“Simply” Wrong

“Simply” Wrong

This morning in a meeting, an account manager voiced an opinion: “well, you simply have to X…” Irrespective of the content, and of any thoughts merits of the words of an account manager in an engineering discussion, I was suddenly aware of that word, “simply.” How easily it trips off the tongue! It and its cousins “just”, “only” (and “easily”) slip so – well, simply – into conversation; they are so often that they are usually ignored. But they still affect the tone of the sentence, of the discussion itself. They diminish the things that we engineers have to get to the bottom of. In this morning’s case, it was a process: “simply insert it and tighten it.” Account Manager talk, yes, but do you see how quickly that trivialises the problem, without adding anything useful to the discussion?

In fact, in the spirit of thinking things through, I would propose that we banish adverbs (words that describe how a verb is done to a thing; basically those -ly words) from engineering, unless they explicitly describe a process. Here’s a quick hit-list off the top of my head:

  • Simply: Things are never simple.
  • Difficult: (usually used as a cop-out for doing anything at all.)
  • Quickly: No. Tell us how fast, or let us work it out – whether we’re talking about the speed of a process, or deadlines.
  • Big / Small: Often given without context. Good grief.
  • Obviously: Obviously in the context of this post, I would ban that word, too. It immediately excludes thinking from other perspectives. “Clearly” is very similar, but it can be useful in the context of logical discussions.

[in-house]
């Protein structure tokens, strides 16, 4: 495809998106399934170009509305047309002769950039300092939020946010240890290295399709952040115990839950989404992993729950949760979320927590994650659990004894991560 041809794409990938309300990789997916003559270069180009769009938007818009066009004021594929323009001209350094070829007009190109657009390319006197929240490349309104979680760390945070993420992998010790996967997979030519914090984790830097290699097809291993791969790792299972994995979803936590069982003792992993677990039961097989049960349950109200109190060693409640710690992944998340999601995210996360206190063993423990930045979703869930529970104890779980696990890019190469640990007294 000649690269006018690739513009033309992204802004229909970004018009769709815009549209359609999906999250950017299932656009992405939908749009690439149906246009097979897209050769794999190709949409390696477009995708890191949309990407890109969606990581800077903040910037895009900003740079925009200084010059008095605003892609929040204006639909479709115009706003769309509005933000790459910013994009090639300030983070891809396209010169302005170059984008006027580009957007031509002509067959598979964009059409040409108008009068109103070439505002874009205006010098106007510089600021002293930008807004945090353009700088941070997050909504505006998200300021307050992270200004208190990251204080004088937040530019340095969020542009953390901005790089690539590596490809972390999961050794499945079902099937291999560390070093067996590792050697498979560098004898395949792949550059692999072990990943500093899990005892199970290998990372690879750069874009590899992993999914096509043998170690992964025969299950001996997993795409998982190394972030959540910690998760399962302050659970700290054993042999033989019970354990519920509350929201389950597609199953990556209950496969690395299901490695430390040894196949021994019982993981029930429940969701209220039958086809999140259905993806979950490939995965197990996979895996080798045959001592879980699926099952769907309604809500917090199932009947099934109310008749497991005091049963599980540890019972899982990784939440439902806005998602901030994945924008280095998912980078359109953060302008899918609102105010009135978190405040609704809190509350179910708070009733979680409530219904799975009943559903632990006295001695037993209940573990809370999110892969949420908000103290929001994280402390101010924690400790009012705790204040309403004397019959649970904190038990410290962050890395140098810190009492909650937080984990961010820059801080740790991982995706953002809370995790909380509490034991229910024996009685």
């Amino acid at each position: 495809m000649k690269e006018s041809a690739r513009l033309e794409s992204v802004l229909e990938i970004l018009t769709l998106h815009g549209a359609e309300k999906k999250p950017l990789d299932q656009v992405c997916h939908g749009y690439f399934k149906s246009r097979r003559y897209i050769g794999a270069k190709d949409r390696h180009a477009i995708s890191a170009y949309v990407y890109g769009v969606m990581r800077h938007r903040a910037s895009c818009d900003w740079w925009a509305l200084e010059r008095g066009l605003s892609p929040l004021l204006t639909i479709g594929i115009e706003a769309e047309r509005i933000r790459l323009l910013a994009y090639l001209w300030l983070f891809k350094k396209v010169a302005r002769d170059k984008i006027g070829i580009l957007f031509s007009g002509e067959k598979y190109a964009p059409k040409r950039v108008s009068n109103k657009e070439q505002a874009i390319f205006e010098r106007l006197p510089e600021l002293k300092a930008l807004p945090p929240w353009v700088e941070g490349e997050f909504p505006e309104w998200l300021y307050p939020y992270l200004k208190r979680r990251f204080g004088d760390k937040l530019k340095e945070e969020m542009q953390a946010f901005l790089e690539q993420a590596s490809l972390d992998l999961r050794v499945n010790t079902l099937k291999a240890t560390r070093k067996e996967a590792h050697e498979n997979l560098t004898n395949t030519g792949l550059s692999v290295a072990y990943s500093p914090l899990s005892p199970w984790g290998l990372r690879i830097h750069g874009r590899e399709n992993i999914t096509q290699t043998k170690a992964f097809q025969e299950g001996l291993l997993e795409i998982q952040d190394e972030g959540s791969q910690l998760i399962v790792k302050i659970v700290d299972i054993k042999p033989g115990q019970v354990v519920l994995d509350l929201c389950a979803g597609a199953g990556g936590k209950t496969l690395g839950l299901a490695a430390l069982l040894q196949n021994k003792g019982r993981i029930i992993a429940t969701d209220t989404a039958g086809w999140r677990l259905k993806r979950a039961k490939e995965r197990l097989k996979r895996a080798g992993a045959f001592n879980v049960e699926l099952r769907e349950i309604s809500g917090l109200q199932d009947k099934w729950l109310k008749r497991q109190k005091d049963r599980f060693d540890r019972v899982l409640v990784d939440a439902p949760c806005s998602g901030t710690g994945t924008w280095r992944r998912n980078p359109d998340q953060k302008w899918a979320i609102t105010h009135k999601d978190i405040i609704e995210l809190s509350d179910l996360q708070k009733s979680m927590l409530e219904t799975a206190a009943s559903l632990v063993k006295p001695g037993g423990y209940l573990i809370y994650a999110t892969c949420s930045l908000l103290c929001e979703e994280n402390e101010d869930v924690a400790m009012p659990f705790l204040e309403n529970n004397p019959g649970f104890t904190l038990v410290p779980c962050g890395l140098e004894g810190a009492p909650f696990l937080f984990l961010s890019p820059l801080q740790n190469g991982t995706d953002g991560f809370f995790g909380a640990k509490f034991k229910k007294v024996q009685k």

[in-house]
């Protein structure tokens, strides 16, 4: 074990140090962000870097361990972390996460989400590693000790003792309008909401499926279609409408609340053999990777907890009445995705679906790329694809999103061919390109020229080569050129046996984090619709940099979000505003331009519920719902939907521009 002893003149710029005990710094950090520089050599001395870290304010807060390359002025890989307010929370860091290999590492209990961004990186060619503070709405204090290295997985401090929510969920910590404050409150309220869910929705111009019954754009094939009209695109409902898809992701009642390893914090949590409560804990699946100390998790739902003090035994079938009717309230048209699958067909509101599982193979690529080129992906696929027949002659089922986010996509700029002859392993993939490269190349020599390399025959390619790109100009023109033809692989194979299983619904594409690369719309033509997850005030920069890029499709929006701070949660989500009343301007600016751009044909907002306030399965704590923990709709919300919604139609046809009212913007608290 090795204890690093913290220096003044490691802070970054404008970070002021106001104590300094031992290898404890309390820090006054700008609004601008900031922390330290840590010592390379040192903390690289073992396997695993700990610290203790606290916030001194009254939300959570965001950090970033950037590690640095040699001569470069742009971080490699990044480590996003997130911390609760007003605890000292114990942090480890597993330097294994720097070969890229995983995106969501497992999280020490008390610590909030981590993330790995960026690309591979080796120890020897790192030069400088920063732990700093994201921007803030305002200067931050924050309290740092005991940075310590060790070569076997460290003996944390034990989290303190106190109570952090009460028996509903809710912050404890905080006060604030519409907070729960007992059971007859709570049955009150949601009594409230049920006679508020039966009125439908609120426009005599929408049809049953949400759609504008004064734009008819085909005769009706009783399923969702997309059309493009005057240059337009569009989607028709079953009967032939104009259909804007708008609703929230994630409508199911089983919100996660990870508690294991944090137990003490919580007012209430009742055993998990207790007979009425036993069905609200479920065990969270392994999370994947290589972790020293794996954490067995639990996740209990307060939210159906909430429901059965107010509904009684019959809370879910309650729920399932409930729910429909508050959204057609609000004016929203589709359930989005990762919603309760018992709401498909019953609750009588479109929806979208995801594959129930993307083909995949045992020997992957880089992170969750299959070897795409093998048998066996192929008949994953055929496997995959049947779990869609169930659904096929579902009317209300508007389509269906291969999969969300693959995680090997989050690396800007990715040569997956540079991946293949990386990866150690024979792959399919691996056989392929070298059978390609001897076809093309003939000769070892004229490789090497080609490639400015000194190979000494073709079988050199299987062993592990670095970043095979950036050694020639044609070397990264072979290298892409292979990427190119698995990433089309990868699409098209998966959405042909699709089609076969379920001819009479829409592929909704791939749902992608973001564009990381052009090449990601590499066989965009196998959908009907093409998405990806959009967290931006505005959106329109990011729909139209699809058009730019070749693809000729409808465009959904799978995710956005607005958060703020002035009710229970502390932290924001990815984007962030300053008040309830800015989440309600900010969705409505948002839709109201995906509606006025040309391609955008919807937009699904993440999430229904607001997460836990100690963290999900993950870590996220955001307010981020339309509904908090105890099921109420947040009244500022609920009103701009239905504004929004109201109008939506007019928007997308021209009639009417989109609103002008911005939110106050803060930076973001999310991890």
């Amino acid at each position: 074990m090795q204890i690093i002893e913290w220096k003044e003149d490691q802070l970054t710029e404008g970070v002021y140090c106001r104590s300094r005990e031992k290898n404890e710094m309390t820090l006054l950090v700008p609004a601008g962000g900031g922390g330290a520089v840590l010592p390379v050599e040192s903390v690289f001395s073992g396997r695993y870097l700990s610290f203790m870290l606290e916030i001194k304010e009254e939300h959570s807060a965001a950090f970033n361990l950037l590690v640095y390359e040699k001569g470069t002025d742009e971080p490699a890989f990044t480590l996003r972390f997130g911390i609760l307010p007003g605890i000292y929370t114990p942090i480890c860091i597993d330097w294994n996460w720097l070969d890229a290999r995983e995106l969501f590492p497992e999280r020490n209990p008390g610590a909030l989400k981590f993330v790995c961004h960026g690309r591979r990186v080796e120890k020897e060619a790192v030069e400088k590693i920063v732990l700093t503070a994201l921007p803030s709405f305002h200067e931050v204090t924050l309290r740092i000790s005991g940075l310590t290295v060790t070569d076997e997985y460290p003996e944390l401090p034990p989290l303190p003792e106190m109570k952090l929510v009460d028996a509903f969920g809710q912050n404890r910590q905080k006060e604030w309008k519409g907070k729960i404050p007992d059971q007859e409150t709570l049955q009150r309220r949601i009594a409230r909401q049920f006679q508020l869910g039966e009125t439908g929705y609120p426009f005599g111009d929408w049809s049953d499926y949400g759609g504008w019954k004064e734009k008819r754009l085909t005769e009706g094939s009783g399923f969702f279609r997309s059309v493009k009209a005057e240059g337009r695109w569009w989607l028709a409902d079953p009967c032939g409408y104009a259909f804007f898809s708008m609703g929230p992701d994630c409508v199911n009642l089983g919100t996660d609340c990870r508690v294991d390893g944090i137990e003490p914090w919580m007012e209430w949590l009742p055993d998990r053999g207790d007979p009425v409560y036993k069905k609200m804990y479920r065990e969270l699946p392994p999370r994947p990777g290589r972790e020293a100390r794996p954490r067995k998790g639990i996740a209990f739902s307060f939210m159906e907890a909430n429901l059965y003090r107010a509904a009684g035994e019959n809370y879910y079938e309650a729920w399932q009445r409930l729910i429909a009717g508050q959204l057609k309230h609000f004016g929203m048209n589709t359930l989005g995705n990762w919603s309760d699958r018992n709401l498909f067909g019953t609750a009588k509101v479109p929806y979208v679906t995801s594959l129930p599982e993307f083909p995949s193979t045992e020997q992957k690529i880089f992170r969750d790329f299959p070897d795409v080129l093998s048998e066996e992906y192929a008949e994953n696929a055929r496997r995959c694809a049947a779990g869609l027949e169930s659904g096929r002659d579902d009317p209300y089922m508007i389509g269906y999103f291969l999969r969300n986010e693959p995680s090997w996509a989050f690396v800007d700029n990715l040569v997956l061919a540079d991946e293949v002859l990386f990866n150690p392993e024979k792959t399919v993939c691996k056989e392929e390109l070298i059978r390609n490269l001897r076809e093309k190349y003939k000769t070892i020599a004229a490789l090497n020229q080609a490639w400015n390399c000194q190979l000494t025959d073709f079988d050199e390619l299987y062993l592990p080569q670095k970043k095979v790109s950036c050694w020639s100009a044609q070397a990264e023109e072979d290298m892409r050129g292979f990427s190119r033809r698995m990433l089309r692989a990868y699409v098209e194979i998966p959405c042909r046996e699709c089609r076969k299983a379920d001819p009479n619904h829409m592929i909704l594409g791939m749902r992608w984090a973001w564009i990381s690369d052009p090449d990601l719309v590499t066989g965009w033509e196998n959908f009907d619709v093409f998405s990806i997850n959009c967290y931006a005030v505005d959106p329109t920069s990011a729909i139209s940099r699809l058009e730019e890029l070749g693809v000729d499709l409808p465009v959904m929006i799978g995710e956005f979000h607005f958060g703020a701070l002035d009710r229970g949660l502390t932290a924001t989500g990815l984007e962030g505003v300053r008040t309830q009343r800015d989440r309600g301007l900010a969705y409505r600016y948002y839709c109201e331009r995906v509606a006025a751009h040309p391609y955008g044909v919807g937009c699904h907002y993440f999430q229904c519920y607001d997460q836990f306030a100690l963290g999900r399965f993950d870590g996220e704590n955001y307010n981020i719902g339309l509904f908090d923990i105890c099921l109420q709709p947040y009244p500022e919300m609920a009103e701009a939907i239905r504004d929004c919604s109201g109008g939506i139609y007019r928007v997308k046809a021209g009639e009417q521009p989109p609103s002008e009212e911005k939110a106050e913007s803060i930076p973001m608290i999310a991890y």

Obviously I am simply right. No discussion required. Right? Chime in with your comments if you think of adverbs that would kill my argument stone dead!


I like this post. Reminds me of the time engineering was working on solving a particular hardware issue we had. The first couple prototypes did not fix the issue. A couple of the fellows in another department were just shocked we hadn’t solved this yet. One brought up his Navy experience was some sort of comment to the effect of, “when I was in the Navy if we had something that wasn’t working we just devoted all our resources to it and fixed it.” Seems to undermine that engineering is a process. That the whole point of prototypes and testing is that you don’t always get it right the first time.

Reminds me of my old director that wanted 100% perfect prototypes. Makes me wonder why we even prototype anything if the requirement is perfection.

@gasstationwithoutpumps: thanks for those suggestions – they would also fit into my book of adverb horrors! How precise is precise? Are we talking tenths, hundredths or nanos?

@Frautech and Fluxor, we often have the opposite problem: that the prototypes are easier to produce exactly. It’s when you need to produce millions of parts that statistics start to get in the way. That’s when Navy CSI forensics are required rather than the soldiery!

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